My father, who was born in 1932, was raised on a small farm in Ohio. His father was a farmer, and had been trained as a steam engineer. During the Great Depression, my grandfather was able to hold on to his farm and helped make ends meet by working as a prison guard. My father went on to have a career in the U.S. Air Force (twenty-eight years) and spent another twenty years after that working as an assistant athletic director for a small university in Ohio.
My father was also very good at investing his money and started buying stocks in the 1960s. He managed to be very successful (and my mom is continuing to manage those investments just as wisely). How would my father react to the drop in the market the last couple of trading sessions?
He would be calmly sitting in his living room chair watching CNBC just as he did every day—and he’d continue plowing any dividends he got at the end of the fiscal year back into the same companies he already owned. And then he might purchase a few more shares of stock. “It’s always a good idea to buy when prices are down,” he told me. “The smart rich people don’t look at market drops as a time to panic; they look at them as a great opportunity.”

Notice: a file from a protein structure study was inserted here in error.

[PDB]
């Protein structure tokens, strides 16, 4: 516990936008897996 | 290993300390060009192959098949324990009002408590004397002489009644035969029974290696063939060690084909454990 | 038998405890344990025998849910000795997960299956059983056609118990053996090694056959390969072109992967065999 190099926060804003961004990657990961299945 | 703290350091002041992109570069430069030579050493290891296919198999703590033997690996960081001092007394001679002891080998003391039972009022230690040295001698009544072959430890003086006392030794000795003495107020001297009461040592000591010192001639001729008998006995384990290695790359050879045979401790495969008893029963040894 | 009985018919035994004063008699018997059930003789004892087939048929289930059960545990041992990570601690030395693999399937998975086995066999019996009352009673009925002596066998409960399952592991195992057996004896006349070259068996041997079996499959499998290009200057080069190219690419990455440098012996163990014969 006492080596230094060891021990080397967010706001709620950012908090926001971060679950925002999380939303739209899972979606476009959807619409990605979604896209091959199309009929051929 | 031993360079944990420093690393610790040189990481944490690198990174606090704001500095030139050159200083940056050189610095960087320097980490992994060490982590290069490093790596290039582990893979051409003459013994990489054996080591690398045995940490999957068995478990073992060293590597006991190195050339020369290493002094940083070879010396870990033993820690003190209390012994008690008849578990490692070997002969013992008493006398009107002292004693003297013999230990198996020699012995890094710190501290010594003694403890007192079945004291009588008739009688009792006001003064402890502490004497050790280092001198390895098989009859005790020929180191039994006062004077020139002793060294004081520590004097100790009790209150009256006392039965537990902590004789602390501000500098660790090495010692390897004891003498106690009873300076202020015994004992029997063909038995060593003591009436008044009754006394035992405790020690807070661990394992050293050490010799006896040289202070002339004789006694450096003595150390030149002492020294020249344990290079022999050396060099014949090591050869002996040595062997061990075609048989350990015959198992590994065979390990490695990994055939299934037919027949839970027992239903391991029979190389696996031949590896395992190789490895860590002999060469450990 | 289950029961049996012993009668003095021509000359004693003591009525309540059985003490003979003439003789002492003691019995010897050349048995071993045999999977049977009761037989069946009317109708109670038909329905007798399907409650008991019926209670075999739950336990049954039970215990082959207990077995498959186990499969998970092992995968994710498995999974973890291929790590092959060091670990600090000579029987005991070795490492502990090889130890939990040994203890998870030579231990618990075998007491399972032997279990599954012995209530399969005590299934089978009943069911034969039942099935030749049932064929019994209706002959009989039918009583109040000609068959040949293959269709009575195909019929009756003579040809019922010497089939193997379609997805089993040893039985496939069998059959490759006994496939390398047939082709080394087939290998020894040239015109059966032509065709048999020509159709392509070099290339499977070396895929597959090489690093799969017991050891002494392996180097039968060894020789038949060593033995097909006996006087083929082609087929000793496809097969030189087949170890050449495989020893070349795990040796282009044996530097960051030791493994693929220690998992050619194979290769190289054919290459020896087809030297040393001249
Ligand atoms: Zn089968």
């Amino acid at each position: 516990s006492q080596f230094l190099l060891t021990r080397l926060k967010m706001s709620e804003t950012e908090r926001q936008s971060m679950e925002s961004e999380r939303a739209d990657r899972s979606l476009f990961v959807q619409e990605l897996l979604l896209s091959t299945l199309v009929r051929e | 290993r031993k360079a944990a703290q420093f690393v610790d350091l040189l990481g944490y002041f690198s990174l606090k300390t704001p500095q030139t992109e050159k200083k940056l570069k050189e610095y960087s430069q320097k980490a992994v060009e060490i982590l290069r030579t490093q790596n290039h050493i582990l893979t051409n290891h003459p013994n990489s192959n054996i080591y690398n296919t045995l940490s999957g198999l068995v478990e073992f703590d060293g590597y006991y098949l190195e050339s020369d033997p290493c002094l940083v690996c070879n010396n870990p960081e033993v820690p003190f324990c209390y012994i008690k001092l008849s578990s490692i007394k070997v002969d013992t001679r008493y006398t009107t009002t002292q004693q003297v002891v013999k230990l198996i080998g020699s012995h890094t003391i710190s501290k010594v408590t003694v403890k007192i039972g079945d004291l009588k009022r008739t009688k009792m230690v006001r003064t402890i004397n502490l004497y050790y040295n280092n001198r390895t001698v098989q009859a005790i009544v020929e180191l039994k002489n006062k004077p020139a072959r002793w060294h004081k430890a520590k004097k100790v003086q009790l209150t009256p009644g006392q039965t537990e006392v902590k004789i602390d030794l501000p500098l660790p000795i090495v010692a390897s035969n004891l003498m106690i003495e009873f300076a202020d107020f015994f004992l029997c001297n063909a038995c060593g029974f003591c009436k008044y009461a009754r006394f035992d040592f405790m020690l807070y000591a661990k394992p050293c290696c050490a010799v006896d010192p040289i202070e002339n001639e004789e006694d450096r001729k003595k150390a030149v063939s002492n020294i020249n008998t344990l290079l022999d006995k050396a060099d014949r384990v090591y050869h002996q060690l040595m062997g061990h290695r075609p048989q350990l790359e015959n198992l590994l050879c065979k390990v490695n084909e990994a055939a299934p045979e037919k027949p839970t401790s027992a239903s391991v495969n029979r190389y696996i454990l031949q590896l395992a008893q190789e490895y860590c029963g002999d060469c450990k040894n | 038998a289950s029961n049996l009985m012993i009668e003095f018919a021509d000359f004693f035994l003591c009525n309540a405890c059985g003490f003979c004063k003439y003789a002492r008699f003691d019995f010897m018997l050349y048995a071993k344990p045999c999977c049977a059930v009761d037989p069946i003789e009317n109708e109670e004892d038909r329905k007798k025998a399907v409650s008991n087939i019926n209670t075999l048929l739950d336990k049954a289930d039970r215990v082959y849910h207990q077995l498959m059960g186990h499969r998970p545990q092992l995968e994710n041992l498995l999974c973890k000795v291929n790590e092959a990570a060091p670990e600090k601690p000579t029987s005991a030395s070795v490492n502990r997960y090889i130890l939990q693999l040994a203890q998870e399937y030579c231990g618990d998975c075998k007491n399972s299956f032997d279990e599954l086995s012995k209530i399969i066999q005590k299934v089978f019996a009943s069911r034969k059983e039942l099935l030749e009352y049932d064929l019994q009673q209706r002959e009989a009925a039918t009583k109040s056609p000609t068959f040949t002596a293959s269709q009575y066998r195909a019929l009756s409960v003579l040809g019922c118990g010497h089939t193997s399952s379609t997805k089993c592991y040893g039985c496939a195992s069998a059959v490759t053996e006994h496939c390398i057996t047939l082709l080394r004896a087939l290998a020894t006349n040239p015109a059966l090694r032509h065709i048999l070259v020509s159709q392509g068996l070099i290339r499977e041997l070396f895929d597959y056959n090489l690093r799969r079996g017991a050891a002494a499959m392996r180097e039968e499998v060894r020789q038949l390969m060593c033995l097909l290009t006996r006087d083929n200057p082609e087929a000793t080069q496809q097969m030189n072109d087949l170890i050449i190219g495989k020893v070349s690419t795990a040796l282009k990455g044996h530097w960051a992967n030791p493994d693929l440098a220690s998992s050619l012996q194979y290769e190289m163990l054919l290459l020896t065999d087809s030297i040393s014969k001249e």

One thing my dad recognized and always taught me was that investing in the stock market was for the long haul. Why? Because the stock market, long term, always goes up. But if you try to make a lot of money fast, if you pop in and out as the market swings, then you’re most likely to lose everything. He always thought day traders were insane.
In the years since he began investing in the 1960s he watched the market go up, and he watched it crash on more than one occasion. He grew up during the Depression and so he knew what it was like when things were bad. And he also learned, over the many years of his life, that optimism was always the way to bet. The stock market has always ended up way above where it was after every crash. It sometimes took many years to get there, but my dad was a patient man.
When the market is down, don’t panic. When it is up, don’t gloat. And definitely don’t sell it all. Tomorrow it may go down, and some day after, sooner or later, it will go up even more.
He was careful to diversify and he tended to mostly put his money in companies of the things he bought. “Buy stock in utilities,” he told me. “Then the electric company’s dividends will pay your electric bill for you.” So he also bought stock in his favorite soda company.